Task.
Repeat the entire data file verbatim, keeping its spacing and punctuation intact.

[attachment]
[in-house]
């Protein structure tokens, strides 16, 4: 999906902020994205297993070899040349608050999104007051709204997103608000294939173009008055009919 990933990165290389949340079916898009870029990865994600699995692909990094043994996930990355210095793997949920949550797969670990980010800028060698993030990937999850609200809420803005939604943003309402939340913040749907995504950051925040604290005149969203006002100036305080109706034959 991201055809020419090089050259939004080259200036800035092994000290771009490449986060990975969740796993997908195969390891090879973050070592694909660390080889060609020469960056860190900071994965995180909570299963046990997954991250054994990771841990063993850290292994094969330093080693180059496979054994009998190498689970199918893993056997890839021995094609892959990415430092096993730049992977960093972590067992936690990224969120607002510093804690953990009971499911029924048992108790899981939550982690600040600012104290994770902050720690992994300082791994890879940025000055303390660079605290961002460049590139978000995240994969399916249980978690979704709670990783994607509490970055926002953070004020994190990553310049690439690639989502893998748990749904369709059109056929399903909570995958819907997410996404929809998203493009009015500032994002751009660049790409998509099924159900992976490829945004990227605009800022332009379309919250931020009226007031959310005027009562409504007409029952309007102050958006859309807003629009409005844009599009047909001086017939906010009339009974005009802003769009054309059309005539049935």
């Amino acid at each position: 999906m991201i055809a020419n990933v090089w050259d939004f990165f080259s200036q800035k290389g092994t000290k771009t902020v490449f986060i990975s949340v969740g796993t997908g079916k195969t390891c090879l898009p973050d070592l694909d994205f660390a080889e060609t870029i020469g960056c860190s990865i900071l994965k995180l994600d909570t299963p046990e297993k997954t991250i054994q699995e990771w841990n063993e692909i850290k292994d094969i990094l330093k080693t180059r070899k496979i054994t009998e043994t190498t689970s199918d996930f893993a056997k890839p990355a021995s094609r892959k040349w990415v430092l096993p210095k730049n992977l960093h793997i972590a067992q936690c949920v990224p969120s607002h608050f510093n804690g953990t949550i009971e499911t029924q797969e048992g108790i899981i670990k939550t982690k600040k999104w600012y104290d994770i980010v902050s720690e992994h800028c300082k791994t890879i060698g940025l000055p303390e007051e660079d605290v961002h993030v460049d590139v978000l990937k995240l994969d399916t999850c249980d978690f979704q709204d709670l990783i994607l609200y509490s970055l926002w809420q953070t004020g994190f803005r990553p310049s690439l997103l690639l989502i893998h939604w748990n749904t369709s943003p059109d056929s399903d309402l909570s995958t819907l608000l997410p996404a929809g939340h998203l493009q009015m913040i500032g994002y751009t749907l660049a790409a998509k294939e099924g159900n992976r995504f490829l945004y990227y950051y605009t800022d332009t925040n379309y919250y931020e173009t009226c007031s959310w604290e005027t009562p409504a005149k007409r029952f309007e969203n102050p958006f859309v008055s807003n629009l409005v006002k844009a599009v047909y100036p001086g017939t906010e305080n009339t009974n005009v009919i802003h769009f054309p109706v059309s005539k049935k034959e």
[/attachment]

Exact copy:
[in-house]
């Protein structure tokens, strides 16, 4: 999906902020994205297993070899040349608050999104007051709204997103608000294939173009008055009919 990933990165290389949340079916898009870029990865994600699995692909990094043994996930990355210095793997949920949550797969670990980010800028060698993030990937999850609200809420803005939604943003309402939340913040749907995504950051925040604290005149969203006002100036305080109706034959 991201055809020419090089050259939004080259200036800035092994000290771009490449986060990975969740796993997908195969390891090879973050070592694909660390080889060609020469960056860190900071994965995180909570299963046990997954991250054994990771841990063993850290292994094969330093080693180059496979054994009998190498689970199918893993056997890839021995094609892959990415430092096993730049992977960093972590067992936690990224969120607002510093804690953990009971499911029924048992108790899981939550982690600040600012104290994770902050720690992994300082791994890879940025000055303390660079605290961002460049590139978000995240994969399916249980978690979704709670990783994607509490970055926002953070004020994190990553310049690439690639989502893998748990749904369709059109056929399903909570995958819907997410996404929809998203493009009015500032994002751009660049790409998509099924159900992976490829945004990227605009800022332009379309919250931020009226007031959310005027009562409504007409029952309007102050958006859309807003629009409005844009599009047909001086017939906010009339009974005009802003769009054309059309005539049935």
């Amino acid at each position: 999906m991201i055809a020419n990933v090089w050259d939004f990165f080259s200036q800035k290389g092994t000290k771009t902020v490449f986060i990975s949340v969740g796993t997908g079916k195969t390891c090879l898009p973050d070592l694909d994205f660390a080889e060609t870029i020469g960056c860190s990865i900071l994965k995180l994600d909570t299963p046990e297993k997954t991250i054994q699995e990771w841990n063993e692909i850290k292994d094969i990094l330093k080693t180059r070899k496979i054994t009998e043994t190498t689970s199918d996930f893993a056997k890839p990355a021995s094609r892959k040349w990415v430092l096993p210095k730049n992977l960093h793997i972590a067992q936690c949920v990224p969120s607002h608050f510093n804690g953990t949550i009971e499911t029924q797969e048992g108790i899981i670990k939550t982690k600040k999104w600012y104290d994770i980010v902050s720690e992994h800028c300082k791994t890879i060698g940025l000055p303390e007051e660079d605290v961002h993030v460049d590139v978000l990937k995240l994969d399916t999850c249980d978690f979704q709204d709670l990783i994607l609200y509490s970055l926002w809420q953070t004020g994190f803005r990553p310049s690439l997103l690639l989502i893998h939604w748990n749904t369709s943003p059109d056929s399903d309402l909570s995958t819907l608000l997410p996404a929809g939340h998203l493009q009015m913040i500032g994002y751009t749907l660049a790409a998509k294939e099924g159900n992976r995504f490829l945004y990227y950051y605009t800022d332009t925040n379309y919250y931020e173009t009226c007031s959310w604290e005027t009562p409504a005149k007409r029952f309007e969203n102050p958006f859309v008055s807003n629009l409005v006002k844009a599009v047909y100036p001086g017939t906010e305080n009339t009974n005009v009919i802003h769009f054309p109706v059309s005539k049935k034959e």